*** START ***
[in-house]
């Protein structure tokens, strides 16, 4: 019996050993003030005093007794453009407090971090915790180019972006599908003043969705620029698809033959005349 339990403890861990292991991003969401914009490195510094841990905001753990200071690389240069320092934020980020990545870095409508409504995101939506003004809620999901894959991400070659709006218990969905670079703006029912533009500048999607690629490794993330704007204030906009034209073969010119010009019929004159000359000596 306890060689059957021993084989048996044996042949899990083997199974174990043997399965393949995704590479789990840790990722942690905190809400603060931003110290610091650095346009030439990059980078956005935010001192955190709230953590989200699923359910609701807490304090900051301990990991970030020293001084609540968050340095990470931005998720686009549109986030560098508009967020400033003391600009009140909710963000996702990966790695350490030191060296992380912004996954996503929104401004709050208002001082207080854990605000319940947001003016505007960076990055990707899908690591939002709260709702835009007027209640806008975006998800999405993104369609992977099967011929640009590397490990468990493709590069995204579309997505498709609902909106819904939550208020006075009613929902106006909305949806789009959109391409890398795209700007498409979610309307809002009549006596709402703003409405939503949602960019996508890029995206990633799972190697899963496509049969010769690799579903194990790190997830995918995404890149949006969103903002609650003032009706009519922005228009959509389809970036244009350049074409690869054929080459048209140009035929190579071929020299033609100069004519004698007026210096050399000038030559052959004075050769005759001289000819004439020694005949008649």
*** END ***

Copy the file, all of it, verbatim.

[in-house]
């Protein structure tokens, strides 16, 4: 019996050993003030005093007794453009407090971090915790180019972006599908003043969705620029698809033959005349 339990403890861990292991991003969401914009490195510094841990905001753990200071690389240069320092934020980020990545870095409508409504995101939506003004809620999901894959991400070659709006218990969905670079703006029912533009500048999607690629490794993330704007204030906009034209073969010119010009019929004159000359000596 306890060689059957021993084989048996044996042949899990083997199974174990043997399965393949995704590479789990840790990722942690905190809400603060931003110290610091650095346009030439990059980078956005935010001192955190709230953590989200699923359910609701807490304090900051301990990991970030020293001084609540968050340095990470931005998720686009549109986030560098508009967020400033003391600009009140909710963000996702990966790695350490030191060296992380912004996954996503929104401004709050208002001082207080854990605000319940947001003016505007960076990055990707899908690591939002709260709702835009007027209640806008975006998800999405993104369609992977099967011929640009590397490990468990493709590069995204579309997505498709609902909106819904939550208020006075009613929902106006909305949806789009959109391409890398795209700007498409979610309307809002009549006596709402703003409405939503949602960019996508890029995206990633799972190697899963496509049969010769690799579903194990790190997830995918995404890149949006969103903002609650003032009706009519922005228009959509389809970036244009350049074409690869054929080459048209140009035929190579071929020299033609100069004519004698007026210096050399000038030559052959004075050769005759001289000819004439020694005949008649």